Hello Everyone, Elsie Wolfe here.
I know I have gone through how best to measure windows before. To a certain degree there is a huge overlap with that and what I am about to guide you through in order to measure up for blinds. I hope this will help, I found when I stuck to the following it helped immensely, to avoid forgetting a measurement and in reducing the chance of mistakes.
Reading The Tape Measure.
I know, I know. The first time someone asked me when I was training, “do you know how to use and read a tape measure ?” I rolled my eyes. seriously though, so many people think they know till they watch someone who really knows how to use a tape measure, use one.
There are lots of little tricks that I will show you in up coming blogs but this is the first with regards to recess’ , specifically for those using the lo tech tape measure and not the digital ones.
Width and drop recess. You can sit most tape measures in a rebate this way due to them have a size written on the side marking the length of the casement. take the size at the point it hits the top of the case then add the case size on. This gives you the recess without having to bend the tape measure.
If you are old school and prefer to measure this way, the measurement you take is just as the tape begins to curve. In this case 64 1/4″ . This is also the same off measuring drops for curtains to a floor level. I measure in inches because some of the windows I measure are quite large so reading the cm/mm would be practically impossible with me stood in the middle of the tape measure.
How to measure a rebate is largely effected by the type of window we are dealing with. In this blog I am only going to focus on the following type of window when measuring for blinds.
Lets put the varying types glazing to one side, and focus on how we attack measuring for blinds in a bay once we have decided where we are fixing said blinds to begin with.
As a rule I tend to advise against using traditional style Roller blinds in bays. I have yet to see them fit neatly, function properly and not have huge gaps caused by brackets and side controls.
With this in mind lets look at how blinds fit into a splay bay windows.
- Measure the recess (corner to corner as well as top and bottom).
- Measure each angle. Top and bottom of the recess (just in case of variances).
- Measure from the top of where the blind will sit to where you want it to finish. In this case the sill. Measure at several points around the bay ( I recommend 2 for each blind).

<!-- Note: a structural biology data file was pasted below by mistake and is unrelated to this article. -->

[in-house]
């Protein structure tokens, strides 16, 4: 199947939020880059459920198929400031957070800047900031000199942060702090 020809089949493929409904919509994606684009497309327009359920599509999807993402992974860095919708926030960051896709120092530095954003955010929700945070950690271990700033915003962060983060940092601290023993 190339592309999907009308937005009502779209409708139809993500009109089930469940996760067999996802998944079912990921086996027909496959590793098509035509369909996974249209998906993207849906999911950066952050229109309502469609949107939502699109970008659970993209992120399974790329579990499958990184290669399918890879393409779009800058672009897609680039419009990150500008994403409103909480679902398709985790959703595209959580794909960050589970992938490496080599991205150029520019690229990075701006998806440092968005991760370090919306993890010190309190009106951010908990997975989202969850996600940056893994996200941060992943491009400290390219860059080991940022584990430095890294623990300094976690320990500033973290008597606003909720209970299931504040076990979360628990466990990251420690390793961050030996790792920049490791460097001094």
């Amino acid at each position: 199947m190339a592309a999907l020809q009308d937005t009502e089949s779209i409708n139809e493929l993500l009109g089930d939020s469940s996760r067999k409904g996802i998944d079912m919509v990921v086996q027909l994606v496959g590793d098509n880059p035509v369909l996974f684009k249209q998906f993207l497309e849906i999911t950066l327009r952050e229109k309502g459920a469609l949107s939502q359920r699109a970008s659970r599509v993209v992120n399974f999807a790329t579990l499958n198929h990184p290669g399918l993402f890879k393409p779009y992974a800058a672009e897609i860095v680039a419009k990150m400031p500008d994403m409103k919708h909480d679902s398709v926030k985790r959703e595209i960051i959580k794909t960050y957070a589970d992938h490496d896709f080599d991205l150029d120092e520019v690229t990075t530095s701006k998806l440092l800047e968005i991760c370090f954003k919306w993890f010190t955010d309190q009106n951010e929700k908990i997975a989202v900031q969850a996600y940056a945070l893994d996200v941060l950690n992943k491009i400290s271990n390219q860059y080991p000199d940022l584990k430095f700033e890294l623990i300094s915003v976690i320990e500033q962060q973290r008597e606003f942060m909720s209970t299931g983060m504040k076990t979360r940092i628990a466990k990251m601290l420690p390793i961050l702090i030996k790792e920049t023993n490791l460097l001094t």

As previously advised, please use simple line drawings and fill in the sizes. This is so much better than a list of measurements. There is also less chance on getting them wrong or mixed up. I find plan drawing helps for width sizes and a separate elevation drawing for drops is also useful.
Now you need to work out the size of the blinds that will be made.
This will be different because the projection of the blind reduces its width because of the angles.
Step By Step Guide to Sizeing Blinds in a Bay Window
Draw in the angle of the bay, then using the real sizes (Not scale), draw in the front edge position of the blind. This needs to be the rail + the thickness of the blind. (I normally allow about 1/4″ blind thickness.) In the example I have drawn it is 4cm just for the purposes of this exercise.
Draw in the front edge of where the back and side blind intersect.
Measure in aprox 1/8″ from the intersection on both sides.
Draw right angle lines back from this point to the wall.
The above has to be done for every angle where two blinds meet.
Take measurement A and – measurement B from both sides of the middle blind.
This will give you size C = the blind size.
The side blinds sit just up to the corners on the outer edge. Measure forward at a right angle then go past edge of rail aprox 1/2″. Due to the projection of the blinds and the bay there will be gapping at the side . The 1/2″ reduces this gapping. You can also have external dress curtains to hide the gaps.
Side blind is as follows. D – E + 1/2″ = F. Be aware that the rail size excludes the 1/”.
If you want a snug fit on this outside edge a batten system using an adaptor for safety from Evans means you can shape into the angle.
This then changes the workings on the side blind to ………….
D – E + distance from edge of blind to wall – 1/8″ = blind size.
Keep in mind that the back of the batten will be a different size to the front (blind size).
The 1/4″ and 1/8″ allowances are to stop / reduce the blinds from rubbing as well as helping them to fold up properly and so the gaps are not too big.
Always size the blinds using the shortest and narrowest sizes obtained.
Use the shortest drop for the blind drop but do not take anything off that size. The blind will naturally spring up slightly.
Finished blind positions.
Some bay windows have frames or mullions that allow the blinds to sit within a rebate and not interfere with each other. These are just worked out using the recess sizes of each separate area. A 1/4″ off the width size needs to be deducted so the blind does not rub. It can be a real feature having the frame, framing the blinds.
Kelly White @ www.facebook.com/whitewolfeint
Swaffer fabric and Evans rails were used in the above design.
I hope you have found this post helpful / informative. I plan to write additional posts about blinds in other types of windows so keep your eyes peeled ?
Thank you for reading.